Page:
Image reproduction: Credit: Brivanlou Lab/Rockefeller University

The complete article was first published in Nature ~ March 2018.

Starting with an attempt to repair spinal-cord injuries in 2010, there have been more than a dozen clinical trials of cells created from Embryonic Stem cells (ESC's) to treat Parkinson’s disease and diabetes, among other conditions. Early results suggest that some approaches are working: a long-awaited report this week shows improved vision in two people with age-related macular degeneration, a disease that destroys the sharpness of vision.

In 2006, stem-cell biologist Shinya Yamanaka worked out how to return adult mouse cells to an embryonic-like state - the discovery of Induced Pluripotent Stem Cells (iPS cells). The following year, the same feat was accomplished in human cells. The process offered, in theory, a limitless supply of pluripotent cells genetically matched to a patient — but without the ethical quandaries of cells from unused embryos.

Many predicted that iPS cells would soon displace embryonic stem cells in the research space, but it didn’t happen. The number of ES-cell publications grew rapidly after 2006 and has held pace, at about 2,000 per year since 2012. Part of the reason was that ES cells were the gold standard against which researchers could compare iPS cells. And even today, there are some who doubt the safety of using iPS cells with concerns about cells growing out of control. 

In 2007, Yoshiki Sasai at the RIKEN Centre, Japan, discovered a molecule which could keep ES cells from dying when they were removed from the colonies in which they thrived. The success rate for creating new colonies shot from just 1% to 27%. “It fundamentally changed what you could do,” says cell biologist Malin Parmar at Lund University in Sweden. Parmar, who is using ES cells to derive neurons for a Parkinson’s disease clinical trial, says that such technical advances ushered in “a new golden age” for ES-cell research.

Researchers say that iPS cells still promise even more for disease-in-a-dish studies — namely the ability to grow stem cells from any living person with a suspected genetic condition.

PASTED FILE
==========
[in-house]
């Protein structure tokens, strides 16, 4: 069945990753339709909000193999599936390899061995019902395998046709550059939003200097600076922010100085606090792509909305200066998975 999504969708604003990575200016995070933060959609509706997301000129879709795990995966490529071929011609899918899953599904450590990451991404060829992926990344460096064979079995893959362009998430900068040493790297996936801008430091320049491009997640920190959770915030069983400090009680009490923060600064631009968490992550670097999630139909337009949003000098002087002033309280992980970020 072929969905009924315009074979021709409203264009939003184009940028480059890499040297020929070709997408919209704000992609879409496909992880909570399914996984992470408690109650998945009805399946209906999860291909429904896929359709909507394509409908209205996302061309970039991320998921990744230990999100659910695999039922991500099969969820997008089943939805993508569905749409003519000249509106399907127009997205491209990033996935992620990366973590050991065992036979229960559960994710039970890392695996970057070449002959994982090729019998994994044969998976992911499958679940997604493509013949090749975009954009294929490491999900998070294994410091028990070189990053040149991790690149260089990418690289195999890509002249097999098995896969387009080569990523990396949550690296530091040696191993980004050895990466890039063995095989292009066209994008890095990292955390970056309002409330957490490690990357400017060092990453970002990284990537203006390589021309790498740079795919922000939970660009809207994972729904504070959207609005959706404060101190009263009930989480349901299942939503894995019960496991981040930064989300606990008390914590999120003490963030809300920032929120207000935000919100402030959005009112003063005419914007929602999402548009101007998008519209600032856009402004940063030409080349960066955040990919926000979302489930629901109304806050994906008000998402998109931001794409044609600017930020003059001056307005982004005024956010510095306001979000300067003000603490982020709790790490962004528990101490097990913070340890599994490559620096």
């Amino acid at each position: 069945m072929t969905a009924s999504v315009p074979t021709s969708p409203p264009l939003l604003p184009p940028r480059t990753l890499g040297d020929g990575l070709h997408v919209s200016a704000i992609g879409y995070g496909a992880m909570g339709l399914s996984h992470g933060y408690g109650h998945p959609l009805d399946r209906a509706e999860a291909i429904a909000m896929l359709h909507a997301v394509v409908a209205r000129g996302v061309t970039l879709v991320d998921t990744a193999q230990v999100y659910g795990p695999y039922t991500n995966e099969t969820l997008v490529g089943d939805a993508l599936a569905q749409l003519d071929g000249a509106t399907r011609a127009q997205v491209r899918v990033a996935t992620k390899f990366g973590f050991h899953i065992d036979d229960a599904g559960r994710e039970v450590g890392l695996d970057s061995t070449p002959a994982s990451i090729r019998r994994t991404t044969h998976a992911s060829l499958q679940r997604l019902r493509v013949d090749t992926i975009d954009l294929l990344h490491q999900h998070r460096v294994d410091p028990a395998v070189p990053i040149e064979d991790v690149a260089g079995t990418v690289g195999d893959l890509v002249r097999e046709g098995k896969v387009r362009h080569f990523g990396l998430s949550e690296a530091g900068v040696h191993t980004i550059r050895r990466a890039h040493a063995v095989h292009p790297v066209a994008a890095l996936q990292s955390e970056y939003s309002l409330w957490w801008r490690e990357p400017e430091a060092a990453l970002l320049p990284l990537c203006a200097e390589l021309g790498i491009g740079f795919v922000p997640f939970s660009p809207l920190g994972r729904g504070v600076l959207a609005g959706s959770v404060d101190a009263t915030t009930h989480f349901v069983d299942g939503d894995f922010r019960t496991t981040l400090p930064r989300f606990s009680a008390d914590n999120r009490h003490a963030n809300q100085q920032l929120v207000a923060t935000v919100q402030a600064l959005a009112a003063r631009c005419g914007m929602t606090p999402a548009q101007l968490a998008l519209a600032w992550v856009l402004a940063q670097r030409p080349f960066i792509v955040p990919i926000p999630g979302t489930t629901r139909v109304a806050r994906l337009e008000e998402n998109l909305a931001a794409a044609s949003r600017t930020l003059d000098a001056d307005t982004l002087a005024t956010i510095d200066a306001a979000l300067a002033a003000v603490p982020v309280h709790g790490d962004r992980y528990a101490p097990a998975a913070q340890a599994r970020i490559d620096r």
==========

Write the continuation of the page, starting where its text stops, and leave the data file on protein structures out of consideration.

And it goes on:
In 2008, for example, Kevin Eggan at Harvard University in Cambridge, Massachusetts, produced iPS cell lines from people with the neurodegenerative disease amyotrophic lateral sclerosis (ALS). From previous work with ES cells, Eggan knew how to coax pluripotent cells into becoming motor neurons, the brain cells affected by the disease. When he did the same with patient-derived iPS cells, he was able to quickly compare the two types of cell. Cells from patients fired much more than their counterparts from people without the disease. “We took advantage of all the work we had done with ES cells to understand motor neurons,” says Eggan. Now, an anti-seizure medicine that quieted iPS cells made from patients is being tested in humans. Results are expected in the next two months.

In the clinical realm, many have assumed that iPS cells would eventually win out over ES cells. One potential advantage is that they can produce cells and tissues with the same DNA as the patient and thus not cause an immune reaction when transplanted. But for most genetic diseases, iPS cells created from a patient would contain the mutation that causes the problem, and the cells would have to be modified to confer any therapeutic benefit.

Macular degeneration has been a popular target for both ES-cell and iPS cell therapies. There have been at least seven clinical trials, in the United States, the United Kingdom, South Korea, China and Israel. On 19 March, researchers of the London Project to Cure Blindness and the University of California, Santa Barbara, reported the results of a study to implant a patch of cells made from ES cells into the damaged retinas of two individuals. A year after the procedure, the participants regained the ability to read, albeit slowly.

This is clearly a “big step forward” for the field and strongly supports further studies in other parts of the body. Scientists are now working out how best to put the cells into people. Many in the stem-cell field are betting the next big clinical breakthrough for ES cells will come in Parkinson’s disease and half a dozen companies and clinics are gearing up to use ES cells or iPS cells to replace dopamine-producing neurons. Click here to read more...

One crucial question is how far the pluripotent cells should be taken down the road towards maturity before transplanting them. An Australian trial started in 2016 and a Chinese trial begun in 2017 use immature neural precursor cells, which do not produce dopamine. Researchers say the immaturity of the cells will help them to survive transplantation and integrate into their new host’s brain. But leaders of a group of ES- and iPS-cell trials known collectively as GForce-PD say that the more-mature cells they use turn into the desired type of dopamine-producing cell more reliably and are less likely to grow out of control.

Despite their sometimes rocky history, ES cells have proved their value repeatedly. Some researchers have even scaled back their use of animal models because ES cells seem to provide a better path to studying human disease. And ES cells are just as crucial today for better understanding the mechanism of pluripotency and for improving the medical application of any pluripotent cell. 

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